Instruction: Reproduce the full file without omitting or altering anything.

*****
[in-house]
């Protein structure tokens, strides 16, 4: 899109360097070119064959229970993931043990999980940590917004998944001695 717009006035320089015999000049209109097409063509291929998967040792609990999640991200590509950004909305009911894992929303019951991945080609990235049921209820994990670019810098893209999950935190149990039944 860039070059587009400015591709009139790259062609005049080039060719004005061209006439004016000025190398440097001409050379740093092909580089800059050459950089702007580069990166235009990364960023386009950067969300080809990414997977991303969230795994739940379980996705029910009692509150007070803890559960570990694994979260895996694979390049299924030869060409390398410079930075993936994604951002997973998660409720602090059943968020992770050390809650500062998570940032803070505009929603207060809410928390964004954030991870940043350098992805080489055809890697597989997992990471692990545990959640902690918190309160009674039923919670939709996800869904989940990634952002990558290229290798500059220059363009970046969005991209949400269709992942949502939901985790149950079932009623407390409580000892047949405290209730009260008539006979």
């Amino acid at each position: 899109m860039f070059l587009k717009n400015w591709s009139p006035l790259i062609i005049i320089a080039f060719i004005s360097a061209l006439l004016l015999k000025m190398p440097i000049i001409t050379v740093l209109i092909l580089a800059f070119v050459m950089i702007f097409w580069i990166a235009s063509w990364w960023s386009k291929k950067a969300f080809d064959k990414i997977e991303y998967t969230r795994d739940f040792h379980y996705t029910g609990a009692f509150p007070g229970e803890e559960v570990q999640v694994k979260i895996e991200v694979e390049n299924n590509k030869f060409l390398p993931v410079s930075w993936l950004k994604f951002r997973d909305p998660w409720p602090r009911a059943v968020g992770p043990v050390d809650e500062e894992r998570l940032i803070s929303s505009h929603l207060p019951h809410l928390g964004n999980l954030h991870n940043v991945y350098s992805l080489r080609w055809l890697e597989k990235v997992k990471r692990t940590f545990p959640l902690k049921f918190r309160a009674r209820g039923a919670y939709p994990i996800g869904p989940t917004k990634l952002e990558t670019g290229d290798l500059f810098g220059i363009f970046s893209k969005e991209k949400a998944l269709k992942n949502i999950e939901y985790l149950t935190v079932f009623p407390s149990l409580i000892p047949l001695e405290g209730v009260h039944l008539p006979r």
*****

[in-house]
């Protein structure tokens, strides 16, 4: 899109360097070119064959229970993931043990999980940590917004998944001695 717009006035320089015999000049209109097409063509291929998967040792609990999640991200590509950004909305009911894992929303019951991945080609990235049921209820994990670019810098893209999950935190149990039944 860039070059587009400015591709009139790259062609005049080039060719004005061209006439004016000025190398440097001409050379740093092909580089800059050459950089702007580069990166235009990364960023386009950067969300080809990414997977991303969230795994739940379980996705029910009692509150007070803890559960570990694994979260895996694979390049299924030869060409390398410079930075993936994604951002997973998660409720602090059943968020992770050390809650500062998570940032803070505009929603207060809410928390964004954030991870940043350098992805080489055809890697597989997992990471692990545990959640902690918190309160009674039923919670939709996800869904989940990634952002990558290229290798500059220059363009970046969005991209949400269709992942949502939901985790149950079932009623407390409580000892047949405290209730009260008539006979």
């Amino acid at each position: 899109m860039f070059l587009k717009n400015w591709s009139p006035l790259i062609i005049i320089a080039f060719i004005s360097a061209l006439l004016l015999k000025m190398p440097i000049i001409t050379v740093l209109i092909l580089a800059f070119v050459m950089i702007f097409w580069i990166a235009s063509w990364w960023s386009k291929k950067a969300f080809d064959k990414i997977e991303y998967t969230r795994d739940f040792h379980y996705t029910g609990a009692f509150p007070g229970e803890e559960v570990q999640v694994k979260i895996e991200v694979e390049n299924n590509k030869f060409l390398p993931v410079s930075w993936l950004k994604f951002r997973d909305p998660w409720p602090r009911a059943v968020g992770p043990v050390d809650e500062e894992r998570l940032i803070s929303s505009h929603l207060p019951h809410l928390g964004n999980l954030h991870n940043v991945y350098s992805l080489r080609w055809l890697e597989k990235v997992k990471r692990t940590f545990p959640l902690k049921f918190r309160a009674r209820g039923a919670y939709p994990i996800g869904p989940t917004k990634l952002e990558t670019g290229d290798l500059f810098g220059i363009f970046s893209k969005e991209k949400a998944l269709k992942n949502i999950e939901y985790l149950t935190v079932f009623p407390s149990l409580i000892p047949l001695e405290g209730v009260h039944l008539p006979r």